“Regulations specifying the width of public hallways and the number of parking spaces for each surgical room are medically unnecessary,” said Davis in a phone interview. “Requiring clinics to pay thousands of dollars to meet these architectural standards are a thinly disguised attempt to cripple clinics and cause some facilities to close.”

Fifty-seven percent of women pay out of pocket for abortions because of the lack of insurance, lack of abortion coverage or desire to ensure confidentiality, the Guttmacher Institute noted.

These high costs can lead some low-income women to seek cheap, substandard care, according to Think Progress, a project of the Washington-based Center for American Progress. A first trimester abortion at the clinic of Kermit Gosnell in Philadelphia was $330, for example. But the 72-year-old physician at the clinic is accused of killing seven late-term fetuses by snipping their spinal cords after they were born and murdering a woman who had overdosed on sedatives while waiting for an abortion.

In 2012, 43 abortion restrictions were enacted in 19 states, the second most of any year. More than half of all U.S. women of reproductive age (15 to 44) live in a state that is hostile to abortion, whereas less than one-third did a decade ago.


Sharon Johnson is a New York-based freelance writer.


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The Communities of Climate Change Are Leading the Charge

by dchin

Members of the Asian Pacific Environmental Network (APEN) protest Chevron.  Source.  APEN Facebook

By Anthony Giancatarino, Coordinator of Research & Advocacy

The Faces of Climate Change” is the theme of Earth Day this year.  And it’s fitting given the impact that climate change had in 2012 for many of us.

2012 proved loud and clear that climate change knows no boundaries – it affects all of us.  And climate change does not work in isolation; it is a challenge in every aspect of our lives. It threatens the viability of our food system, as our farmers must deal with extreme droughts or floods that wipe out our fruits and vegetables.  It destroys our homes as we witnessed in the unprecedented forest fires in Colorado.  And it destroys our infrastructure – from broadband and transit lines to the power grid – as we witnessed with the raw power unleashed by Superstorm Sandy last November.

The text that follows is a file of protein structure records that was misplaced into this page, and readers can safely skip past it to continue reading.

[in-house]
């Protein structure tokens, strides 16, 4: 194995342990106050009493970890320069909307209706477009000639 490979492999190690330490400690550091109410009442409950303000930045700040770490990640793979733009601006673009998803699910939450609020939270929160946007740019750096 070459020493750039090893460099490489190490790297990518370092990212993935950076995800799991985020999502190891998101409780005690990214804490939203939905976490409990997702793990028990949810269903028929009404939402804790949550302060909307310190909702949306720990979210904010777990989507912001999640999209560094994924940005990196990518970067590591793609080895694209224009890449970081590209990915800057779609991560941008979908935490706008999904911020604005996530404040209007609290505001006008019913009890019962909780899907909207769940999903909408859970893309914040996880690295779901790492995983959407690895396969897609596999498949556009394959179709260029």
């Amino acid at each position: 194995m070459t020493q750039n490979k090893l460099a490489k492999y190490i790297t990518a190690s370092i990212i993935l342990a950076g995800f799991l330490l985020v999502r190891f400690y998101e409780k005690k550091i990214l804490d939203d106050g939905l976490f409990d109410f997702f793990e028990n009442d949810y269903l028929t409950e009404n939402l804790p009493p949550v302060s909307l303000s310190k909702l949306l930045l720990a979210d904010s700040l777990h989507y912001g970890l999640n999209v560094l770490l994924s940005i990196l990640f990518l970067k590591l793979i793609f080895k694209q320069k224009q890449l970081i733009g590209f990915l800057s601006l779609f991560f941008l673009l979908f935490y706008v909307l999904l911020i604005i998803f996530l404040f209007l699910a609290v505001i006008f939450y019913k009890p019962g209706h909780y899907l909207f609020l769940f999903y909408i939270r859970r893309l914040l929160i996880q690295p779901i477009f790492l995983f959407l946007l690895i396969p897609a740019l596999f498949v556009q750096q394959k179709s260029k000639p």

Yet, while we are all impacted, communities of color are often hardest hit. Black residents in Los Angeles, for example, are twice as likely to die from heat waves as Whites. And people of color often live nearest to the pollution sources that are root causes of climate change.  For instance, a recent NAACP report found that people of color are disproportionately located within three miles of coal plants.

So it should come as no surprise that these same communities are at the forefront of the fight against climate change.  In recognition of the many “Faces of Climate Change”, we want to celebrate some of the “Communities of Climate Change” that have been leading the charge against the biggest threat to Mother Earth.



While the solutions and actions may look different, they all have one thing in common, what we at the Center for Social Inclusion call community-scale solutions. These are not “one-size-fits all” models. Instead they respond to community needs and build on community assets.

What makes these models so critical are the impacts on the community:

  • Local, sustainable, quality jobs for residents;
  • Entrepreneurship and asset creation;
  • Health improvements;
  • Stronger political economy of marginalized communities, particularly communities of color, by building their power, value and agency in the economy and in public policy.

So today on Earth Day, let us honor the work of these “Communities of Climate Change.”  And let’s join them in advocating for policies at the federal, state and local level that ensure inclusive planning and provide public dollars to advance and replicate the positive change happening in communities all around us.